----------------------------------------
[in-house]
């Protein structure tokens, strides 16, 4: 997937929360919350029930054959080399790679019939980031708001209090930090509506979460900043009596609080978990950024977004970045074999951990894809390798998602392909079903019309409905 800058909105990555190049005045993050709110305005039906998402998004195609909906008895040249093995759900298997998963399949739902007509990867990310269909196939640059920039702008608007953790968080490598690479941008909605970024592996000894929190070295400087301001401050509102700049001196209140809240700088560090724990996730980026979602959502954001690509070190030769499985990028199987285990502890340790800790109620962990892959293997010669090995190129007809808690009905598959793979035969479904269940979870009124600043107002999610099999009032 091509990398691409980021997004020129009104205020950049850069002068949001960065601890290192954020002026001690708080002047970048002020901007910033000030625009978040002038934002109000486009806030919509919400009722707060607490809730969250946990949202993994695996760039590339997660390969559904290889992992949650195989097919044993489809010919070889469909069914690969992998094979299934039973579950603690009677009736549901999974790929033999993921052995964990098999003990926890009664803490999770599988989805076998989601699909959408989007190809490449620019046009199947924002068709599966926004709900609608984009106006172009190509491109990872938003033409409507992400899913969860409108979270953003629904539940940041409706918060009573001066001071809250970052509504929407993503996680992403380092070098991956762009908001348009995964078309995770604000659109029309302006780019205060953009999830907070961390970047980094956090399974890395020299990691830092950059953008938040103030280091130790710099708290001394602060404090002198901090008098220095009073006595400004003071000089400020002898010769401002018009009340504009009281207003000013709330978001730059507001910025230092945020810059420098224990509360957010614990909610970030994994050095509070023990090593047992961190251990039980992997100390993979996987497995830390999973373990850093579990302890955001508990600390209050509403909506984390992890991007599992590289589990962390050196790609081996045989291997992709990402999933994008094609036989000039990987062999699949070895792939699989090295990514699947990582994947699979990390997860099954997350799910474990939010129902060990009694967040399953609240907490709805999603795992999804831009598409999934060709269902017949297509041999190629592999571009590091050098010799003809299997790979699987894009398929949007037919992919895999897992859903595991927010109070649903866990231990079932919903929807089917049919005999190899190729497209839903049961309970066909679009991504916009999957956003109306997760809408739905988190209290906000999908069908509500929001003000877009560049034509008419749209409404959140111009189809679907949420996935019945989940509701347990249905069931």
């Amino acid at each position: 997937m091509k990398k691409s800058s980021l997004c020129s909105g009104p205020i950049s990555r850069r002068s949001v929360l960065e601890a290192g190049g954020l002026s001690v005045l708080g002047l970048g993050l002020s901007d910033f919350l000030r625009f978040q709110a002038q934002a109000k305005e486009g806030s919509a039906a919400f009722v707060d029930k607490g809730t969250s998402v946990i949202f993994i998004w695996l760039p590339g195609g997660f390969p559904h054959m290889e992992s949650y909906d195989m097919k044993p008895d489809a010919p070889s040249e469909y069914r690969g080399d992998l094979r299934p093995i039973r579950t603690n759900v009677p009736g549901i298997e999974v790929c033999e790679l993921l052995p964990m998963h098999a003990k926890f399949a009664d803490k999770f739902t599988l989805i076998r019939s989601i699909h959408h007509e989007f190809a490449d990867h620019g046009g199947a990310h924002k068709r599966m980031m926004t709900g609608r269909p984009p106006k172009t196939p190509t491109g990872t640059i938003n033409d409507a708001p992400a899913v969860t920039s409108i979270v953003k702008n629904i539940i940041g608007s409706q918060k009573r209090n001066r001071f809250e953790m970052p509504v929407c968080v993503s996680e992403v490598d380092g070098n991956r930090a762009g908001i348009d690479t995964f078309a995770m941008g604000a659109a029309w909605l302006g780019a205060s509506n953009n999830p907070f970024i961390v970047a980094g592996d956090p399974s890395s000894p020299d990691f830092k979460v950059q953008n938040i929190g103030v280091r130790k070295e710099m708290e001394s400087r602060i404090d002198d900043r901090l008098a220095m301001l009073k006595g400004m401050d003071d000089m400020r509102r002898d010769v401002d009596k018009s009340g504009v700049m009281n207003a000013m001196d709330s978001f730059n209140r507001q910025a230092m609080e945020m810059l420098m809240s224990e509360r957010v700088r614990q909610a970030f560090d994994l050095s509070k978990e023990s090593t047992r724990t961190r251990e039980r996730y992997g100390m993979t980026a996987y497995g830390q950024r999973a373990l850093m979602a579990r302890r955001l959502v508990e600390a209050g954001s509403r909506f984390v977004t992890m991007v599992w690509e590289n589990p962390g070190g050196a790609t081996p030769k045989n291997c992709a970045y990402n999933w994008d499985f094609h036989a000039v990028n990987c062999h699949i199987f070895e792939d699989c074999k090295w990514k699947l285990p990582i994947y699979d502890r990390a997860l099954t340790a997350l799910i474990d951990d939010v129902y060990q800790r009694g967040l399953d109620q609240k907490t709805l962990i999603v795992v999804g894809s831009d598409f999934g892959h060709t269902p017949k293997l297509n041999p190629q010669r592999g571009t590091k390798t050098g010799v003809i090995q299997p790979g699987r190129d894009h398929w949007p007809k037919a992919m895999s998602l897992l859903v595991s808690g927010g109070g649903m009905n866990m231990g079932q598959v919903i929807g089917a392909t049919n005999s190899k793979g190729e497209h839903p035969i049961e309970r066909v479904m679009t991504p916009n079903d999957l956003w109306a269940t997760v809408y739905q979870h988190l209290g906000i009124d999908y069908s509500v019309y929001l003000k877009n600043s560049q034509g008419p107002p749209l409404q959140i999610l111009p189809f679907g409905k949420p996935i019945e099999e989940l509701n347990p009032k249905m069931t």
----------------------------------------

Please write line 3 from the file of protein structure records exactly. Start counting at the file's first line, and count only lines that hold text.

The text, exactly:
């Amino acid at each position: 997937m091509k990398k691409s800058s980021l997004c020129s909105g009104p205020i950049s990555r850069r002068s949001v929360l960065e601890a290192g190049g954020l002026s001690v005045l708080g002047l970048g993050l002020s901007d910033f919350l000030r625009f978040q709110a002038q934002a109000k305005e486009g806030s919509a039906a919400f009722v707060d029930k607490g809730t969250s998402v946990i949202f993994i998004w695996l760039p590339g195609g997660f390969p559904h054959m290889e992992s949650y909906d195989m097919k044993p008895d489809a010919p070889s040249e469909y069914r690969g080399d992998l094979r299934p093995i039973r579950t603690n759900v009677p009736g549901i298997e999974v790929c033999e790679l993921l052995p964990m998963h098999a003990k926890f399949a009664d803490k999770f739902t599988l989805i076998r019939s989601i699909h959408h007509e989007f190809a490449d990867h620019g046009g199947a990310h924002k068709r599966m980031m926004t709900g609608r269909p984009p106006k172009t196939p190509t491109g990872t640059i938003n033409d409507a708001p992400a899913v969860t920039s409108i979270v953003k702008n629904i539940i940041g608007s409706q918060k009573r209090n001066r001071f809250e953790m970052p509504v929407c968080v993503s996680e992403v490598d380092g070098n991956r930090a762009g908001i348009d690479t995964f078309a995770m941008g604000a659109a029309w909605l302006g780019a205060s509506n953009n999830p907070f970024i961390v970047a980094g592996d956090p399974s890395s000894p020299d990691f830092k979460v950059q953008n938040i929190g103030v280091r130790k070295e710099m708290e001394s400087r602060i404090d002198d900043r901090l008098a220095m301001l009073k006595g400004m401050d003071d000089m400020r509102r002898d010769v401002d009596k018009s009340g504009v700049m009281n207003a000013m001196d709330s978001f730059n209140r507001q910025a230092m609080e945020m810059l420098m809240s224990e509360r957010v700088r614990q909610a970030f560090d994994l050095s509070k978990e023990s090593t047992r724990t961190r251990e039980r996730y992997g100390m993979t980026a996987y497995g830390q950024r999973a373990l850093m979602a579990r302890r955001l959502v508990e600390a209050g954001s509403r909506f984390v977004t992890m991007v599992w690509e590289n589990p962390g070190g050196a790609t081996p030769k045989n291997c992709a970045y990402n999933w994008d499985f094609h036989a000039v990028n990987c062999h699949i199987f070895e792939d699989c074999k090295w990514k699947l285990p990582i994947y699979d502890r990390a997860l099954t340790a997350l799910i474990d951990d939010v129902y060990q800790r009694g967040l399953d109620q609240k907490t709805l962990i999603v795992v999804g894809s831009d598409f999934g892959h060709t269902p017949k293997l297509n041999p190629q010669r592999g571009t590091k390798t050098g010799v003809i090995q299997p790979g699987r190129d894009h398929w949007p007809k037919a992919m895999s998602l897992l859903v595991s808690g927010g109070g649903m009905n866990m231990g079932q598959v919903i929807g089917a392909t049919n005999s190899k793979g190729e497209h839903p035969i049961e309970r066909v479904m679009t991504p916009n079903d999957l956003w109306a269940t997760v809408y739905q979870h988190l209290g906000i009124d999908y069908s509500v019309y929001l003000k877009n600043s560049q034509g008419p107002p749209l409404q959140i999610l111009p189809f679907g409905k949420p996935i019945e099999e989940l509701n347990p009032k249905m069931t």